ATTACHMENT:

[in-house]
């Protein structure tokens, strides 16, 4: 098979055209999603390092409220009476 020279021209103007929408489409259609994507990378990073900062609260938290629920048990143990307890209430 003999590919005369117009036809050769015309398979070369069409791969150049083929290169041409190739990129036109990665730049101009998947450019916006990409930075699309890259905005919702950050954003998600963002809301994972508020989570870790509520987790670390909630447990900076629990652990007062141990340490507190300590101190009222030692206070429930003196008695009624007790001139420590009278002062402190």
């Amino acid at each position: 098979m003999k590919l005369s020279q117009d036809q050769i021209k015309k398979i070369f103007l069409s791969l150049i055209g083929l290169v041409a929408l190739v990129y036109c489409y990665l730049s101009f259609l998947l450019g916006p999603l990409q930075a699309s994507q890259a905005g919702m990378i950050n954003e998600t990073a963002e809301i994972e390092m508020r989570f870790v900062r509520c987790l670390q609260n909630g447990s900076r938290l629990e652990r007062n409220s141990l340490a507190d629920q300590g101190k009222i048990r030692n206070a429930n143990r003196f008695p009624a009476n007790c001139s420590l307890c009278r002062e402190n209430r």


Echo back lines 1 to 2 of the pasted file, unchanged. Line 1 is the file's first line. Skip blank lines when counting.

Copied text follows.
[in-house]
């Protein structure tokens, strides 16, 4: 098979055209999603390092409220009476 020279021209103007929408489409259609994507990378990073900062609260938290629920048990143990307890209430 003999590919005369117009036809050769015309398979070369069409791969150049083929290169041409190739990129036109990665730049101009998947450019916006990409930075699309890259905005919702950050954003998600963002809301994972508020989570870790509520987790670390909630447990900076629990652990007062141990340490507190300590101190009222030692206070429930003196008695009624007790001139420590009278002062402190």